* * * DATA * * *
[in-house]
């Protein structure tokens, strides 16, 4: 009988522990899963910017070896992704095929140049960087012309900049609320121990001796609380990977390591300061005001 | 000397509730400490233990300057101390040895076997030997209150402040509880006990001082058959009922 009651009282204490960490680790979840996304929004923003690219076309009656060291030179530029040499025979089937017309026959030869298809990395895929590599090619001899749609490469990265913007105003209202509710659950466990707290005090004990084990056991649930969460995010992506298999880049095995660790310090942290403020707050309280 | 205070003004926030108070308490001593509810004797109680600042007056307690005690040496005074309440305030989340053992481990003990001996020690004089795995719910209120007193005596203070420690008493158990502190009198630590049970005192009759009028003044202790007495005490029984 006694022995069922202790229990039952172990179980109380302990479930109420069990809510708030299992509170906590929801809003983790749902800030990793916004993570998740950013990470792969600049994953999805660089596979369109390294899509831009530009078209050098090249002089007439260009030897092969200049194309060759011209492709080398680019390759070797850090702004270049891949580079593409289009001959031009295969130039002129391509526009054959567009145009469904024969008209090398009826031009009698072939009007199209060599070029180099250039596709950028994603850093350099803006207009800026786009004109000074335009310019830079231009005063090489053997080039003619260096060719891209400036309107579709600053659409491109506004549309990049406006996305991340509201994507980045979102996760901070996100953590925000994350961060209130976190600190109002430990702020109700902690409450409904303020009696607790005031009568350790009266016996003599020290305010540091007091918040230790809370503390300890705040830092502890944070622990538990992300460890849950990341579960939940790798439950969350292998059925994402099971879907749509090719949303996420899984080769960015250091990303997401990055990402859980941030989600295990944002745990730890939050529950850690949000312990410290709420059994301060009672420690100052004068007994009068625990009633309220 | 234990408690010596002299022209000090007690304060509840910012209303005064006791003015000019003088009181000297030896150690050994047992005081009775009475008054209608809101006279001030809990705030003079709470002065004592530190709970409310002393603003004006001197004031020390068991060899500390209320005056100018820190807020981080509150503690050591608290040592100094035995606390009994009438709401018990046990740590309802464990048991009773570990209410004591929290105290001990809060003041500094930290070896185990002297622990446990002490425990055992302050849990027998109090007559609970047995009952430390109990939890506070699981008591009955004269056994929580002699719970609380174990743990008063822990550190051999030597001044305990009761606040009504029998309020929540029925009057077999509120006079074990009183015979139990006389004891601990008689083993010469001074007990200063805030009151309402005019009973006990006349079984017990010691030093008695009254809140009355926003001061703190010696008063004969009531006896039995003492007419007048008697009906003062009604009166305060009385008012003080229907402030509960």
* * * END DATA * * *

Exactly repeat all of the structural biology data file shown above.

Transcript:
[in-house]
């Protein structure tokens, strides 16, 4: 009988522990899963910017070896992704095929140049960087012309900049609320121990001796609380990977390591300061005001 | 000397509730400490233990300057101390040895076997030997209150402040509880006990001082058959009922 009651009282204490960490680790979840996304929004923003690219076309009656060291030179530029040499025979089937017309026959030869298809990395895929590599090619001899749609490469990265913007105003209202509710659950466990707290005090004990084990056991649930969460995010992506298999880049095995660790310090942290403020707050309280 | 205070003004926030108070308490001593509810004797109680600042007056307690005690040496005074309440305030989340053992481990003990001996020690004089795995719910209120007193005596203070420690008493158990502190009198630590049970005192009759009028003044202790007495005490029984 006694022995069922202790229990039952172990179980109380302990479930109420069990809510708030299992509170906590929801809003983790749902800030990793916004993570998740950013990470792969600049994953999805660089596979369109390294899509831009530009078209050098090249002089007439260009030897092969200049194309060759011209492709080398680019390759070797850090702004270049891949580079593409289009001959031009295969130039002129391509526009054959567009145009469904024969008209090398009826031009009698072939009007199209060599070029180099250039596709950028994603850093350099803006207009800026786009004109000074335009310019830079231009005063090489053997080039003619260096060719891209400036309107579709600053659409491109506004549309990049406006996305991340509201994507980045979102996760901070996100953590925000994350961060209130976190600190109002430990702020109700902690409450409904303020009696607790005031009568350790009266016996003599020290305010540091007091918040230790809370503390300890705040830092502890944070622990538990992300460890849950990341579960939940790798439950969350292998059925994402099971879907749509090719949303996420899984080769960015250091990303997401990055990402859980941030989600295990944002745990730890939050529950850690949000312990410290709420059994301060009672420690100052004068007994009068625990009633309220 | 234990408690010596002299022209000090007690304060509840910012209303005064006791003015000019003088009181000297030896150690050994047992005081009775009475008054209608809101006279001030809990705030003079709470002065004592530190709970409310002393603003004006001197004031020390068991060899500390209320005056100018820190807020981080509150503690050591608290040592100094035995606390009994009438709401018990046990740590309802464990048991009773570990209410004591929290105290001990809060003041500094930290070896185990002297622990446990002490425990055992302050849990027998109090007559609970047995009952430390109990939890506070699981008591009955004269056994929580002699719970609380174990743990008063822990550190051999030597001044305990009761606040009504029998309020929540029925009057077999509120006079074990009183015979139990006389004891601990008689083993010469001074007990200063805030009151309402005019009973006990006349079984017990010691030093008695009254809140009355926003001061703190010696008063004969009531006896039995003492007419007048008697009906003062009604009166305060009385008012003080229907402030509960």